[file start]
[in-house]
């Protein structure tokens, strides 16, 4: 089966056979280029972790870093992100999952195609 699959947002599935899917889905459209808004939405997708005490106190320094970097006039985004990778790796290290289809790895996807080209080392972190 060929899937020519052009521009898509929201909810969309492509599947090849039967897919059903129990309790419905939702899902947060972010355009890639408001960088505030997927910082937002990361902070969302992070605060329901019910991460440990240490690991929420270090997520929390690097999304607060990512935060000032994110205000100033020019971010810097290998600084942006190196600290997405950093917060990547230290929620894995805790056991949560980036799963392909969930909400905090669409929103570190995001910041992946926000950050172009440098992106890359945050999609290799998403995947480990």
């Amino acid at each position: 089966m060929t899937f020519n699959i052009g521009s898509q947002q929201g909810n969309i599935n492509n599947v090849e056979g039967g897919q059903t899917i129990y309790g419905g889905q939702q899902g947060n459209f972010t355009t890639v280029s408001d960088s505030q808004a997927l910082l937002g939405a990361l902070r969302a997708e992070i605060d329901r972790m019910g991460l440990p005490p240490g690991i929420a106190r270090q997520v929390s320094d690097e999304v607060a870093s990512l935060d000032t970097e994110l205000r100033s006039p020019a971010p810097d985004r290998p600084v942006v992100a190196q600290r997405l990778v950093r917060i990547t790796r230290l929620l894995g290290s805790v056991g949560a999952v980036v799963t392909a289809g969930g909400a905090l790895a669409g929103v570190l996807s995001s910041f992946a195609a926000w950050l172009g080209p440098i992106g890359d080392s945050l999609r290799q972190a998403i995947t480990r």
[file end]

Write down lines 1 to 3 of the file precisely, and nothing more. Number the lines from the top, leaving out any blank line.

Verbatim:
[in-house]
């Protein structure tokens, strides 16, 4: 089966056979280029972790870093992100999952195609 699959947002599935899917889905459209808004939405997708005490106190320094970097006039985004990778790796290290289809790895996807080209080392972190 060929899937020519052009521009898509929201909810969309492509599947090849039967897919059903129990309790419905939702899902947060972010355009890639408001960088505030997927910082937002990361902070969302992070605060329901019910991460440990240490690991929420270090997520929390690097999304607060990512935060000032994110205000100033020019971010810097290998600084942006190196600290997405950093917060990547230290929620894995805790056991949560980036799963392909969930909400905090669409929103570190995001910041992946926000950050172009440098992106890359945050999609290799998403995947480990």
């Amino acid at each position: 089966m060929t899937f020519n699959i052009g521009s898509q947002q929201g909810n969309i599935n492509n599947v090849e056979g039967g897919q059903t899917i129990y309790g419905g889905q939702q899902g947060n459209f972010t355009t890639v280029s408001d960088s505030q808004a997927l910082l937002g939405a990361l902070r969302a997708e992070i605060d329901r972790m019910g991460l440990p005490p240490g690991i929420a106190r270090q997520v929390s320094d690097e999304v607060a870093s990512l935060d000032t970097e994110l205000r100033s006039p020019a971010p810097d985004r290998p600084v942006v992100a190196q600290r997405l990778v950093r917060i990547t790796r230290l929620l894995g290290s805790v056991g949560a999952v980036v799963t392909a289809g969930g909400a905090l790895a669409g929103v570190l996807s995001s910041f992946a195609a926000w950050l172009g080209p440098i992106g890359d080392s945050l999609r290799q972190a998403i995947t480990r």